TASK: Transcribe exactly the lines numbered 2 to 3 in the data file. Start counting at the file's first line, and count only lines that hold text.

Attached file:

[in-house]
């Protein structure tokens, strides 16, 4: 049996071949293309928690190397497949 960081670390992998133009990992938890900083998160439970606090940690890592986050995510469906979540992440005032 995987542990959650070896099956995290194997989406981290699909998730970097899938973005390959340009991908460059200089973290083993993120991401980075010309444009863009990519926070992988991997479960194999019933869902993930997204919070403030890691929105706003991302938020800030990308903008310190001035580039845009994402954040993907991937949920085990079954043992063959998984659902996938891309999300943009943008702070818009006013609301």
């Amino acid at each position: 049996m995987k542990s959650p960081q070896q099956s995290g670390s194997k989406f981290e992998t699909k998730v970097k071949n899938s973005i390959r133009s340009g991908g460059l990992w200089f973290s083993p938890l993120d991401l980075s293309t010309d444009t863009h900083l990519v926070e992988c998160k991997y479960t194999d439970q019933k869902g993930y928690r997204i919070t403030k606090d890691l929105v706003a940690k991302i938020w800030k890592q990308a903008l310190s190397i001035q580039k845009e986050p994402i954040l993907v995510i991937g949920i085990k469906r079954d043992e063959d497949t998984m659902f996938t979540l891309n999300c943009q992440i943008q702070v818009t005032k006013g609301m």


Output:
């Protein structure tokens, strides 16, 4: 049996071949293309928690190397497949 960081670390992998133009990992938890900083998160439970606090940690890592986050995510469906979540992440005032 995987542990959650070896099956995290194997989406981290699909998730970097899938973005390959340009991908460059200089973290083993993120991401980075010309444009863009990519926070992988991997479960194999019933869902993930997204919070403030890691929105706003991302938020800030990308903008310190001035580039845009994402954040993907991937949920085990079954043992063959998984659902996938891309999300943009943008702070818009006013609301």
């Amino acid at each position: 049996m995987k542990s959650p960081q070896q099956s995290g670390s194997k989406f981290e992998t699909k998730v970097k071949n899938s973005i390959r133009s340009g991908g460059l990992w200089f973290s083993p938890l993120d991401l980075s293309t010309d444009t863009h900083l990519v926070e992988c998160k991997y479960t194999d439970q019933k869902g993930y928690r997204i919070t403030k606090d890691l929105v706003a940690k991302i938020w800030k890592q990308a903008l310190s190397i001035q580039k845009e986050p994402i954040l993907v995510i991937g949920i085990k469906r079954d043992e063959d497949t998984m659902f996938t979540l891309n999300c943009q992440i943008q702070v818009t005032k006013g609301m």